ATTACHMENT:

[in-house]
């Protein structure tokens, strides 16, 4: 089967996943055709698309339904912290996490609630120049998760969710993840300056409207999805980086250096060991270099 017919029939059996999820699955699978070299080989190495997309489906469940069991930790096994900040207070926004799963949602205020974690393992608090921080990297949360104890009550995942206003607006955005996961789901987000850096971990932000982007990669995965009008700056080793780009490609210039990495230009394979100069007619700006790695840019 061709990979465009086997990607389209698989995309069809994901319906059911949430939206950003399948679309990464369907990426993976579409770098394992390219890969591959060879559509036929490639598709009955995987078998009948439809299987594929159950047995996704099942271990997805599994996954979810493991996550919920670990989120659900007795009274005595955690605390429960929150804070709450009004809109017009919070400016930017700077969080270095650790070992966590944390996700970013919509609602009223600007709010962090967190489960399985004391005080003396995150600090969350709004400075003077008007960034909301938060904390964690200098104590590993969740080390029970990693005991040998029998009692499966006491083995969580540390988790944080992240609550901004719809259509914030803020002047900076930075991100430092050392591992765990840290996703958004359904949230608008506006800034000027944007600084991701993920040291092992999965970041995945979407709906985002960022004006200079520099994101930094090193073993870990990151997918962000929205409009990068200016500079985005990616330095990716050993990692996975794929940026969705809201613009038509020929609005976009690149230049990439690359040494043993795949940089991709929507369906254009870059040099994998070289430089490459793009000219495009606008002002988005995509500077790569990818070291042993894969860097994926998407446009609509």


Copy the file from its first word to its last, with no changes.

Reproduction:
[in-house]
């Protein structure tokens, strides 16, 4: 089967996943055709698309339904912290996490609630120049998760969710993840300056409207999805980086250096060991270099 017919029939059996999820699955699978070299080989190495997309489906469940069991930790096994900040207070926004799963949602205020974690393992608090921080990297949360104890009550995942206003607006955005996961789901987000850096971990932000982007990669995965009008700056080793780009490609210039990495230009394979100069007619700006790695840019 061709990979465009086997990607389209698989995309069809994901319906059911949430939206950003399948679309990464369907990426993976579409770098394992390219890969591959060879559509036929490639598709009955995987078998009948439809299987594929159950047995996704099942271990997805599994996954979810493991996550919920670990989120659900007795009274005595955690605390429960929150804070709450009004809109017009919070400016930017700077969080270095650790070992966590944390996700970013919509609602009223600007709010962090967190489960399985004391005080003396995150600090969350709004400075003077008007960034909301938060904390964690200098104590590993969740080390029970990693005991040998029998009692499966006491083995969580540390988790944080992240609550901004719809259509914030803020002047900076930075991100430092050392591992765990840290996703958004359904949230608008506006800034000027944007600084991701993920040291092992999965970041995945979407709906985002960022004006200079520099994101930094090193073993870990990151997918962000929205409009990068200016500079985005990616330095990716050993990692996975794929940026969705809201613009038509020929609005976009690149230049990439690359040494043993795949940089991709929507369906254009870059040099994998070289430089490459793009000219495009606008002002988005995509500077790569990818070291042993894969860097994926998407446009609509």